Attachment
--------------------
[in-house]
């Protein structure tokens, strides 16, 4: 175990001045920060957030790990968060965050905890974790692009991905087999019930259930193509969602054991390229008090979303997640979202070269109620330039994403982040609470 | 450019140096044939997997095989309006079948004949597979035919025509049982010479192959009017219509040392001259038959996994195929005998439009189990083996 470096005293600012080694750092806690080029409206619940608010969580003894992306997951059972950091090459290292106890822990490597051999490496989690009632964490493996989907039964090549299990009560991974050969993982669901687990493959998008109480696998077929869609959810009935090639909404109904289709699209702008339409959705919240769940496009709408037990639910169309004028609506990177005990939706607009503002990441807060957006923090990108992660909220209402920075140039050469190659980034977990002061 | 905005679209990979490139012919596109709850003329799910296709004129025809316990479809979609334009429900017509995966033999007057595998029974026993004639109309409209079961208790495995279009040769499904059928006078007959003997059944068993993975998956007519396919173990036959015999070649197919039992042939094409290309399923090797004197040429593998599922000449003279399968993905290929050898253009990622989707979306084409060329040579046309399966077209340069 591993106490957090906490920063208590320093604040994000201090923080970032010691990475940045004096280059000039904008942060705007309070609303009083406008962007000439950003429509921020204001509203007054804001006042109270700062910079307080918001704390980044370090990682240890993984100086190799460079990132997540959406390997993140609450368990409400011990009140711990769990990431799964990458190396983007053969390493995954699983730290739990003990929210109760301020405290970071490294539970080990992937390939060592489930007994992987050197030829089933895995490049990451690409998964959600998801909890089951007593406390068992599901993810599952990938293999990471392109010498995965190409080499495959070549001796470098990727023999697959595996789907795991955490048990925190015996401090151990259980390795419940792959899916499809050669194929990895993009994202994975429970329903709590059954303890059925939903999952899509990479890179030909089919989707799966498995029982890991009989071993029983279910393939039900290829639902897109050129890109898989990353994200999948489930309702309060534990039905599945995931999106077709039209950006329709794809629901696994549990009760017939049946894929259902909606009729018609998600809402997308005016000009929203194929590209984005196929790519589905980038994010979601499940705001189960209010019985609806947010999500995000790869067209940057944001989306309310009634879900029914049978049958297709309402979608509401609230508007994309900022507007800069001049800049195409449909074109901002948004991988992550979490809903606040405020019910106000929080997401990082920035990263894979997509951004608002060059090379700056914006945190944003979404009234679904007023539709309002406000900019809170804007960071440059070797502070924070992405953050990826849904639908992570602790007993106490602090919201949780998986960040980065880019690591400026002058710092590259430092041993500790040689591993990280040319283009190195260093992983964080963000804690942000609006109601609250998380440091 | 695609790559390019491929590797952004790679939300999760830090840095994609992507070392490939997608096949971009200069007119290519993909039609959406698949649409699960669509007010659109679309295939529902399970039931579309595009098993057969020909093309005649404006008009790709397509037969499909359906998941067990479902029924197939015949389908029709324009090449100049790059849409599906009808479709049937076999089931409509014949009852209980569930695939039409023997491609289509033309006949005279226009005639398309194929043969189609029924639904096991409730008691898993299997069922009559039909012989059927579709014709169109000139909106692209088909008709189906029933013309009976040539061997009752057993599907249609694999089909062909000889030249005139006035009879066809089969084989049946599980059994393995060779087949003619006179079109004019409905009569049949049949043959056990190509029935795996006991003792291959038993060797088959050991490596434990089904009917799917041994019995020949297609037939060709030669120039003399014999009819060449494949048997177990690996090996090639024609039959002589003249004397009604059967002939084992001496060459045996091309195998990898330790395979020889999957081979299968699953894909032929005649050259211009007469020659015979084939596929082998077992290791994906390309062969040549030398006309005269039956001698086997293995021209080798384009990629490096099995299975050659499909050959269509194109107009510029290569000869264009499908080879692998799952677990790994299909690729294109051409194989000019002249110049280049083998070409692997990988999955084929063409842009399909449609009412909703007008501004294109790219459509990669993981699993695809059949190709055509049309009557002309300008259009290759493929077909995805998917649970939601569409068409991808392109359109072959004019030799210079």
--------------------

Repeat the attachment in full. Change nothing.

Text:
[in-house]
């Protein structure tokens, strides 16, 4: 175990001045920060957030790990968060965050905890974790692009991905087999019930259930193509969602054991390229008090979303997640979202070269109620330039994403982040609470 | 450019140096044939997997095989309006079948004949597979035919025509049982010479192959009017219509040392001259038959996994195929005998439009189990083996 470096005293600012080694750092806690080029409206619940608010969580003894992306997951059972950091090459290292106890822990490597051999490496989690009632964490493996989907039964090549299990009560991974050969993982669901687990493959998008109480696998077929869609959810009935090639909404109904289709699209702008339409959705919240769940496009709408037990639910169309004028609506990177005990939706607009503002990441807060957006923090990108992660909220209402920075140039050469190659980034977990002061 | 905005679209990979490139012919596109709850003329799910296709004129025809316990479809979609334009429900017509995966033999007057595998029974026993004639109309409209079961208790495995279009040769499904059928006078007959003997059944068993993975998956007519396919173990036959015999070649197919039992042939094409290309399923090797004197040429593998599922000449003279399968993905290929050898253009990622989707979306084409060329040579046309399966077209340069 591993106490957090906490920063208590320093604040994000201090923080970032010691990475940045004096280059000039904008942060705007309070609303009083406008962007000439950003429509921020204001509203007054804001006042109270700062910079307080918001704390980044370090990682240890993984100086190799460079990132997540959406390997993140609450368990409400011990009140711990769990990431799964990458190396983007053969390493995954699983730290739990003990929210109760301020405290970071490294539970080990992937390939060592489930007994992987050197030829089933895995490049990451690409998964959600998801909890089951007593406390068992599901993810599952990938293999990471392109010498995965190409080499495959070549001796470098990727023999697959595996789907795991955490048990925190015996401090151990259980390795419940792959899916499809050669194929990895993009994202994975429970329903709590059954303890059925939903999952899509990479890179030909089919989707799966498995029982890991009989071993029983279910393939039900290829639902897109050129890109898989990353994200999948489930309702309060534990039905599945995931999106077709039209950006329709794809629901696994549990009760017939049946894929259902909606009729018609998600809402997308005016000009929203194929590209984005196929790519589905980038994010979601499940705001189960209010019985609806947010999500995000790869067209940057944001989306309310009634879900029914049978049958297709309402979608509401609230508007994309900022507007800069001049800049195409449909074109901002948004991988992550979490809903606040405020019910106000929080997401990082920035990263894979997509951004608002060059090379700056914006945190944003979404009234679904007023539709309002406000900019809170804007960071440059070797502070924070992405953050990826849904639908992570602790007993106490602090919201949780998986960040980065880019690591400026002058710092590259430092041993500790040689591993990280040319283009190195260093992983964080963000804690942000609006109601609250998380440091 | 695609790559390019491929590797952004790679939300999760830090840095994609992507070392490939997608096949971009200069007119290519993909039609959406698949649409699960669509007010659109679309295939529902399970039931579309595009098993057969020909093309005649404006008009790709397509037969499909359906998941067990479902029924197939015949389908029709324009090449100049790059849409599906009808479709049937076999089931409509014949009852209980569930695939039409023997491609289509033309006949005279226009005639398309194929043969189609029924639904096991409730008691898993299997069922009559039909012989059927579709014709169109000139909106692209088909008709189906029933013309009976040539061997009752057993599907249609694999089909062909000889030249005139006035009879066809089969084989049946599980059994393995060779087949003619006179079109004019409905009569049949049949043959056990190509029935795996006991003792291959038993060797088959050991490596434990089904009917799917041994019995020949297609037939060709030669120039003399014999009819060449494949048997177990690996090996090639024609039959002589003249004397009604059967002939084992001496060459045996091309195998990898330790395979020889999957081979299968699953894909032929005649050259211009007469020659015979084939596929082998077992290791994906390309062969040549030398006309005269039956001698086997293995021209080798384009990629490096099995299975050659499909050959269509194109107009510029290569000869264009499908080879692998799952677990790994299909690729294109051409194989000019002249110049280049083998070409692997990988999955084929063409842009399909449609009412909703007008501004294109790219459509990669993981699993695809059949190709055509049309009557002309300008259009290759493929077909995805998917649970939601569409068409991808392109359109072959004019030799210079």